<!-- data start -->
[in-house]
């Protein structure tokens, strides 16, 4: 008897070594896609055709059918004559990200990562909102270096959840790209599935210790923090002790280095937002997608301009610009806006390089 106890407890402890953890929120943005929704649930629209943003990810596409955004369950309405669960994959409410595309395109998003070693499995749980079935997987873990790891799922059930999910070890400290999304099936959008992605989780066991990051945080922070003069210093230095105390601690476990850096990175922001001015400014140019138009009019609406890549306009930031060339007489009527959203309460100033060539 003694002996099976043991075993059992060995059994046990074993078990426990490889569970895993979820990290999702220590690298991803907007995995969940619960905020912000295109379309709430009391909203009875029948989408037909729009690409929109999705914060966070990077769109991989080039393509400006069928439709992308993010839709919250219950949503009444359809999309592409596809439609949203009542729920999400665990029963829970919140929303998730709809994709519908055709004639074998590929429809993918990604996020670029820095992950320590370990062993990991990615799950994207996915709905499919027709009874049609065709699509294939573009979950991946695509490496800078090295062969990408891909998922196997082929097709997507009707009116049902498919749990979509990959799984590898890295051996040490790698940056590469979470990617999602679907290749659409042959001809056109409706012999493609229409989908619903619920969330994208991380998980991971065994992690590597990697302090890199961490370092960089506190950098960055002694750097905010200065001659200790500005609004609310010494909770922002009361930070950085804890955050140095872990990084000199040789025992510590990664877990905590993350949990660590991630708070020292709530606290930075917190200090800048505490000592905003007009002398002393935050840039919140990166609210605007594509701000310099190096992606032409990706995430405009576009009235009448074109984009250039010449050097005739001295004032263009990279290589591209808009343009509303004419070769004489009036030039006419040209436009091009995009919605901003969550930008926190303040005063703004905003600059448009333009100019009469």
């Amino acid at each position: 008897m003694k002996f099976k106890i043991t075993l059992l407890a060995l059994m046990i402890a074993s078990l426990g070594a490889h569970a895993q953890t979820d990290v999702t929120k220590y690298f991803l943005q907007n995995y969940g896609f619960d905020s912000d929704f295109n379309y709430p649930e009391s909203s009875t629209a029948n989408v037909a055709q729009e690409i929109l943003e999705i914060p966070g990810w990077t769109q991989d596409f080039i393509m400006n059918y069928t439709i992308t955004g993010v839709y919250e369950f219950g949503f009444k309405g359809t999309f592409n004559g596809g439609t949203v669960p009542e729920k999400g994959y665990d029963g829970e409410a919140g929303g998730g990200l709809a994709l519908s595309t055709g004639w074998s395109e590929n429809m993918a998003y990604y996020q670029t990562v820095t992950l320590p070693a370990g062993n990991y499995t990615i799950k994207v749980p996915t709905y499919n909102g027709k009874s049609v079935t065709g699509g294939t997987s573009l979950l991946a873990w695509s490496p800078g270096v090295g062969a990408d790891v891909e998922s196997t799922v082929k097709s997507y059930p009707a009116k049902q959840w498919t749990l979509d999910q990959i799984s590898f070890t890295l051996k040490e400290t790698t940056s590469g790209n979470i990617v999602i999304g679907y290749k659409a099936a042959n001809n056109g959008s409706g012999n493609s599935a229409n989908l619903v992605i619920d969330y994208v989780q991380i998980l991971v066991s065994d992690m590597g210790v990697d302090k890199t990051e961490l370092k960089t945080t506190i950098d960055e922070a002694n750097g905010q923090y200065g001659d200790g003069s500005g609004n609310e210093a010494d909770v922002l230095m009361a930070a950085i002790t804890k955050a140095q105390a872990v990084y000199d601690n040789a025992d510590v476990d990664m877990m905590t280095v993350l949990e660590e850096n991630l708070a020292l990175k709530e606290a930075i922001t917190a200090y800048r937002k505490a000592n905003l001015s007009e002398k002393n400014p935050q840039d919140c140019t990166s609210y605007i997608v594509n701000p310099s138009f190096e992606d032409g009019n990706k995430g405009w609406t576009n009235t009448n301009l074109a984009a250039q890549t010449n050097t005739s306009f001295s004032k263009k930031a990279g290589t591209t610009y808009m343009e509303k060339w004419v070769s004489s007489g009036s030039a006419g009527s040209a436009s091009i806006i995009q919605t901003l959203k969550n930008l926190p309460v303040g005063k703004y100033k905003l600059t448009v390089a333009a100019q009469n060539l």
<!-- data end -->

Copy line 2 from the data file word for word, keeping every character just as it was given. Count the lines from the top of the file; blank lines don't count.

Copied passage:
């Protein structure tokens, strides 16, 4: 008897070594896609055709059918004559990200990562909102270096959840790209599935210790923090002790280095937002997608301009610009806006390089 106890407890402890953890929120943005929704649930629209943003990810596409955004369950309405669960994959409410595309395109998003070693499995749980079935997987873990790891799922059930999910070890400290999304099936959008992605989780066991990051945080922070003069210093230095105390601690476990850096990175922001001015400014140019138009009019609406890549306009930031060339007489009527959203309460100033060539 003694002996099976043991075993059992060995059994046990074993078990426990490889569970895993979820990290999702220590690298991803907007995995969940619960905020912000295109379309709430009391909203009875029948989408037909729009690409929109999705914060966070990077769109991989080039393509400006069928439709992308993010839709919250219950949503009444359809999309592409596809439609949203009542729920999400665990029963829970919140929303998730709809994709519908055709004639074998590929429809993918990604996020670029820095992950320590370990062993990991990615799950994207996915709905499919027709009874049609065709699509294939573009979950991946695509490496800078090295062969990408891909998922196997082929097709997507009707009116049902498919749990979509990959799984590898890295051996040490790698940056590469979470990617999602679907290749659409042959001809056109409706012999493609229409989908619903619920969330994208991380998980991971065994992690590597990697302090890199961490370092960089506190950098960055002694750097905010200065001659200790500005609004609310010494909770922002009361930070950085804890955050140095872990990084000199040789025992510590990664877990905590993350949990660590991630708070020292709530606290930075917190200090800048505490000592905003007009002398002393935050840039919140990166609210605007594509701000310099190096992606032409990706995430405009576009009235009448074109984009250039010449050097005739001295004032263009990279290589591209808009343009509303004419070769004489009036030039006419040209436009091009995009919605901003969550930008926190303040005063703004905003600059448009333009100019009469």